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Figure 7.19B Different types of screws and screw heads.

Types Screws Building
Figure 7.19C Different types of screws and screw heads.
Thread Nomenclature
Figure 7.20 A typical screw thread with the terminology and nomenclature associated with its use in today's industry.

Handedness

Almost all threaded fasteners tighten when the head or nut is rotated clockwise. That is, as a viewer turns a nut clockwise it moves away from her. Such a fastener is said to have a right-hand thread; all screw fasteners are assumed to be right-hand unless otherwise specified. Left-hand threads are usually found only on rotating machinery. For example, the axles of bicycle pedals screw into threaded holes in the cranks. In a pair of pedals one will have a right-hand thread and the other a left-hand thread. That way the rotation of the pedals doesn't tend to unscrew their axles. To designate a left-hand thread, the letters "LH" are placed after the class of fit: 3/8-16 UNC 2B LH (21).

Helix

A helix denotes the curve formed on any cylinder by a straight line in a plane that is wrapped around the cylinder with a forward progression. Common objects formed like a helix are a spring, a screw, and a spiral staircase.

Helices can be either right-handed or left-handed. With the line of sight being the helical axis, if clockwise movement of the helix corresponds to axial movement away from the observer, then it is a right-handed helix. If counterclockwise movement corresponds to axial movement away from the observer, it is a left-handed helix.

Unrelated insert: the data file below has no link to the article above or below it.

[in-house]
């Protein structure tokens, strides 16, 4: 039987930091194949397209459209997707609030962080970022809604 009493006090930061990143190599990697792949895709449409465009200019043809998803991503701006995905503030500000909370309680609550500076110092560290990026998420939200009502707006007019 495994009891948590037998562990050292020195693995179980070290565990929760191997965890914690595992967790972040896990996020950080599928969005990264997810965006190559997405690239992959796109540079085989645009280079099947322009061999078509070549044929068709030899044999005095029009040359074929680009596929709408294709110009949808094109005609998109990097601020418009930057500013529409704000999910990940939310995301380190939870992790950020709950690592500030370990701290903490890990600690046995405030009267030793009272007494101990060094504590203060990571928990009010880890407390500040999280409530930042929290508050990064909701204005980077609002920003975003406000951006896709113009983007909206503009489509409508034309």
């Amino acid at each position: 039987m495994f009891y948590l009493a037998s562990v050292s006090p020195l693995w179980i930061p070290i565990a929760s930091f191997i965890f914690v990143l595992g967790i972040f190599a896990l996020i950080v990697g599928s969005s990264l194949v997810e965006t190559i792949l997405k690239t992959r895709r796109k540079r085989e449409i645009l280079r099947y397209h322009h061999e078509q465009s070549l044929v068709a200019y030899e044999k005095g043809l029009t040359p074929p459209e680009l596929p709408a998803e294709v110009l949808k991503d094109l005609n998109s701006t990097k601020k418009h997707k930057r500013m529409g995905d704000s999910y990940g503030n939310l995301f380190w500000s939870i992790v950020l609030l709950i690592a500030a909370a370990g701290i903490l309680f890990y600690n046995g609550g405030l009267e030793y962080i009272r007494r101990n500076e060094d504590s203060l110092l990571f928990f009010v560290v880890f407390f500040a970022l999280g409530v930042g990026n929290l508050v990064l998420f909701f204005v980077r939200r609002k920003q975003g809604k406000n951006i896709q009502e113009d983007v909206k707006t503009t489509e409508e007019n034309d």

External Thread

An external thread, also known as a male thread, is a thread on the outside of a cylinder or cone. An example is the thread of a bolt.

Internal Thread

Also known as a female thread, an internal thread is a thread on the inside of a hollow cylinder or bore. An example is the thread inside a nut.

Major and Minor Diameters

A major diameter is the largest diameter of an external or internal screw thread. A minor diameter is the smallest diameter of an external or internal screw thread; it is also known as the "root diameter."

Cut Thread

Screw threads are cut or chased (to cut thread in a lathe rather than with a die); the unthreaded portion of the shank will be equal to the major diameter of the shank.

Axis

The axis is the center line running lengthwise through a screw—the line, real or imaginary, passing through the center of an object about which it could rotate, or a point of reference.

Crest

The crest is the top or outer surface of the thread joining the two sides (also called "flat"). It is the surface of the thread corresponding to the major diameter of an external thread and the minor diameter of an internal thread.

Root

The root is the surface of the thread corresponding to the minor diameter of an external thread and the major diameter of an internal thread. It represents the bottom or inner surface joining the sides of two adjacent threads.

Depth

The depth is the distance from the root of a thread to the crest, measured perpendicularly to the axis. Pitch

The pitch is the distance from any point on the screw thread to a corresponding point on the next thread measured parallel to the axis. For example, nuts and bolts need to have the same pitch and diameter if they are to be used together.

Lead

The lead is the distance a screw thread advances in one complete turn, measured parallel to the axis. On a single-thread screw the lead is equal to the pitch; on a double-thread screw the lead is twice the pitch; on a triple-thread screw the lead is three times the pitch.

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